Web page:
A dozen years ago, during the financial crisis of 2008, it occurred to me that the best way to make a financial system safe, in the midst of wild innovation, was for investors and regulators to get regular little wake-up calls. These events, like the mush in the Goldilocks tale, would be “hot” enough to hurt, but not so searing as to create permanent burns.
Unfortunately, this did not happen before that crisis; or not to a degree that could have pierced the euphoria and compliance of investors (and regulators). However, an interesting question to ponder today, amid another savage onslaught of financial innovation around cryptocurrencies, is whether we could still see a version of that Goldilocks moment at work.
Consider the intriguing history of the cryptocurrency called Tether. In recent years, the Tether company, which is controlled by the owners of a crypto exchange called Bitfinex, has issued $ 69 billion of so-called “stablecoins,” digital tokens tied to other assets like dollars.
This sum, which has expanded rapidly this year, means that Tether represents about half of the total stablecoin universe. And since the currency is widely used as a convenient way to transfer digital assets to fiat currency (and vice versa) and transact between different platforms, it is often described as the reserve currency of the crypto world.
However, its reputation is not as stable as its name suggests. Before February 2019, the company claimed that the token was backed by dollar holdings, allowing it to maintain a one-to-one exchange rate. However, earlier this year, the group paid a $ 18.5 million fine to the New York attorney general’s office as part of a settlement, following accusations by the attorney general that Tether had “concealed the real risk faced by investors “with their reserves before February 2019.
The company has added a note to your website say that the token is backed by safe assets similar to the dollar, such as $ 30 billion of US commercial paper (a claim that implies that it is the seventh largest global operator in this sector).
Last week a The Bloomberg article stated that Part of Tether’s assets were in Chinese bonds, amid unusual financial flows between offshore bank accounts. In response, the company issued a vehement denial that anything was unfavorable, arguing “that quarterly warranty attestations (as recently as June 30, 2021) confirm that all Tether tokens are fully backed “and” the vast majority of commercial paper held by Tether is in issuers rated A-2 and above. ”
Some crypto investors don’t seem concerned (perhaps because they assume that Tether will hold its value as long as everyone else uses it). While cryptocurrency prices initially fell following the Bloomberg story, they have since rallied. But rumors keep flying, and last week international politicians promised more oversight. If nothing else, that makes Tether’s story a wake-up call.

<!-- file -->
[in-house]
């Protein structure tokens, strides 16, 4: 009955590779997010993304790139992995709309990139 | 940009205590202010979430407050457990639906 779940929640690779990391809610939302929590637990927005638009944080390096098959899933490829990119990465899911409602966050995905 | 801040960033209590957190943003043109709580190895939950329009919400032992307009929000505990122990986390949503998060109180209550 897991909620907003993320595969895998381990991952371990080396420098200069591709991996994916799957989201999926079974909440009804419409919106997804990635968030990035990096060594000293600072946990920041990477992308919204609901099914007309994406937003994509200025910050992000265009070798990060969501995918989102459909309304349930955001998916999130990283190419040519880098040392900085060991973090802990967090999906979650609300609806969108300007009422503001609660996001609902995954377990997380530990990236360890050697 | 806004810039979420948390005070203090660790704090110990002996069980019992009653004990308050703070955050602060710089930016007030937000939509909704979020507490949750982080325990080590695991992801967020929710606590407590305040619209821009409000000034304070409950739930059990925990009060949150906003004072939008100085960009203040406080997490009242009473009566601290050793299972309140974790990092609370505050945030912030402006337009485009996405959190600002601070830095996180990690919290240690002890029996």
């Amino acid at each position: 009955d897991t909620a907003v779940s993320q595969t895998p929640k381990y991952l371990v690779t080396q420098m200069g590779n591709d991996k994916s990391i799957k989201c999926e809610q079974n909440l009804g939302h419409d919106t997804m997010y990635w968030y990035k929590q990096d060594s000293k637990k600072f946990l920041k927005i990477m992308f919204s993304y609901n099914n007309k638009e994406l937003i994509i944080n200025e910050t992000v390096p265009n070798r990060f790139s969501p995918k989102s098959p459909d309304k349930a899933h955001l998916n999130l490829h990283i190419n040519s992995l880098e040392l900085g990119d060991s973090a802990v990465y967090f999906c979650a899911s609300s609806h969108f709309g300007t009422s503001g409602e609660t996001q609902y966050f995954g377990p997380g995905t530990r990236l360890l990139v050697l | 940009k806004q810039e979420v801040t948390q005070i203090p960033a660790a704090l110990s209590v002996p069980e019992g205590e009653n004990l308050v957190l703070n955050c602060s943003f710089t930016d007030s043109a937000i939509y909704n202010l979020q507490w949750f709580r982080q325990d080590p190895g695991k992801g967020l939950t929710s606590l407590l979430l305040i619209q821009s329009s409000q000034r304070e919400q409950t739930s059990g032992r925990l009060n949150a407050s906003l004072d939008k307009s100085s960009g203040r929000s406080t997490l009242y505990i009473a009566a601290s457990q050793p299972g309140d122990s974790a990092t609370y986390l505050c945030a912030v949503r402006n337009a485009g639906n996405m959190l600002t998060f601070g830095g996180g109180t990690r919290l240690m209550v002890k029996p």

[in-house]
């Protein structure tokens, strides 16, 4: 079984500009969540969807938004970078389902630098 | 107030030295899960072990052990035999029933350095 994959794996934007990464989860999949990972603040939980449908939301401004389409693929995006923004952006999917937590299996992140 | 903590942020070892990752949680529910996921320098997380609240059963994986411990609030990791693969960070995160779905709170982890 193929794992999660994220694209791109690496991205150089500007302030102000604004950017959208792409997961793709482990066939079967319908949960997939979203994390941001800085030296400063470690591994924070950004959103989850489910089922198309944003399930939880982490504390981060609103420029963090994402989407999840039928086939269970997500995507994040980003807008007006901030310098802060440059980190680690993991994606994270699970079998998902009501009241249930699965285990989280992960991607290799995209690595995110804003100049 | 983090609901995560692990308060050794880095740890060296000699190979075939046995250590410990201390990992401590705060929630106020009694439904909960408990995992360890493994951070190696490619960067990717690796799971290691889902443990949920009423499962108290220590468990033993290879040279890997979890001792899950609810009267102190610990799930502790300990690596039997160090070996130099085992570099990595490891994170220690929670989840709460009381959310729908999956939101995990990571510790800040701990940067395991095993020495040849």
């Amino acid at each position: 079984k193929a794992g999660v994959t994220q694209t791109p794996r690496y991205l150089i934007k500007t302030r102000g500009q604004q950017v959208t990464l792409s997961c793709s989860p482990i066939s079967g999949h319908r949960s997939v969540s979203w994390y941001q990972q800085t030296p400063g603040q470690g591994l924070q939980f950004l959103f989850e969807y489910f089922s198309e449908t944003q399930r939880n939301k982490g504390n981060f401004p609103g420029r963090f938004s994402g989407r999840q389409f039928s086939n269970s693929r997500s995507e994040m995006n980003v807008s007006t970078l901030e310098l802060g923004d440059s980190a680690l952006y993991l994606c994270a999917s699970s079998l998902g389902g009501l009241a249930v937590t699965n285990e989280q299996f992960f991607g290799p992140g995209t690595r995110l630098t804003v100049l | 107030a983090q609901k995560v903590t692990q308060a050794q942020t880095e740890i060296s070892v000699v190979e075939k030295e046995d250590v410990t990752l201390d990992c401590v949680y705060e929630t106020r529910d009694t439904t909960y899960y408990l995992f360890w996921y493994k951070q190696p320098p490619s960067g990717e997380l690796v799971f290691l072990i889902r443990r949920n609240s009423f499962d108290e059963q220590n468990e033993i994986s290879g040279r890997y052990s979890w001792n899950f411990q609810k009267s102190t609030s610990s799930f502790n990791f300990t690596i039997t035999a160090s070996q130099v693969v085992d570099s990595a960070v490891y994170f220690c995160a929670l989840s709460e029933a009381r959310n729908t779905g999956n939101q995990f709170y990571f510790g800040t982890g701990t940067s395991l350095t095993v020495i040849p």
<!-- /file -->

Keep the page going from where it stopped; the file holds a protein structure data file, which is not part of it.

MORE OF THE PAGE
Should the mainstream financial world care? Some seasoned artists might argue not. After all, stablecoins currently act like the poker chips in a cyber casino.
While tokens are used to trade within the confines of cryptocurrency land, they can only be used there. As a result, it shouldn’t matter if they turn out to be, say, part of a pyramid scheme, as long as that casino is autonomous, or so the optimistic argument goes.
However, that idea seems increasingly naive. On the one hand, major investors and institutions are increasingly being drawn into the world of cryptocurrencies, for investment purposes, at least. On the other hand, the market now has tentacles in other parts of finance, as Tether’s holding of US commercial paper shows. This could create contagion risk, as Fitch’s ratings noted in July, particularly if these products are combined with the kind of leverage it could generate. margin calls in a crisis (which are getting more and more).
While stablecoins are currently used in a “walled” casino, companies like Facebook hope to create versions of these tokens in the future that will have real-world use in the mass market. Precedents matter.
Therefore, regulators and investors need to heed the wake-up calls. An obvious step for top investors and institutions tiptoeing into this world to take is to demand better and audited policies around reserves. In China, the reserves that support fintech products are held at the central bank; in Kenya, a product like M-Pesa maintains reserves in a trust account. Something similarly transparent is needed for Tether and other stablecoins.
A second step is that regulators must increase coordinated global supervision. This will not be easy, given the mobile and fickle nature of cyberspace. Also, as Klaas Knot, Vice Chairman of the Financial Stability Board noted last week, Financial regulators face a complicated silo problem: although bodies like the FSB are trained to share data on cross-border financial flows, they have “no counterpart” in the digital sphere. This is important, since many crypto companies describe themselves as “software.”
It is good news that regulators promised to increase your scrutiny and it’s even more welcome that critical attention is being paid to companies like Tether. Yes, cryptocurrency fans might howl. But, without some accidents and controversies to keep investors on their toes, there could be a bigger disaster. Perhaps a gentle wake-up call is due.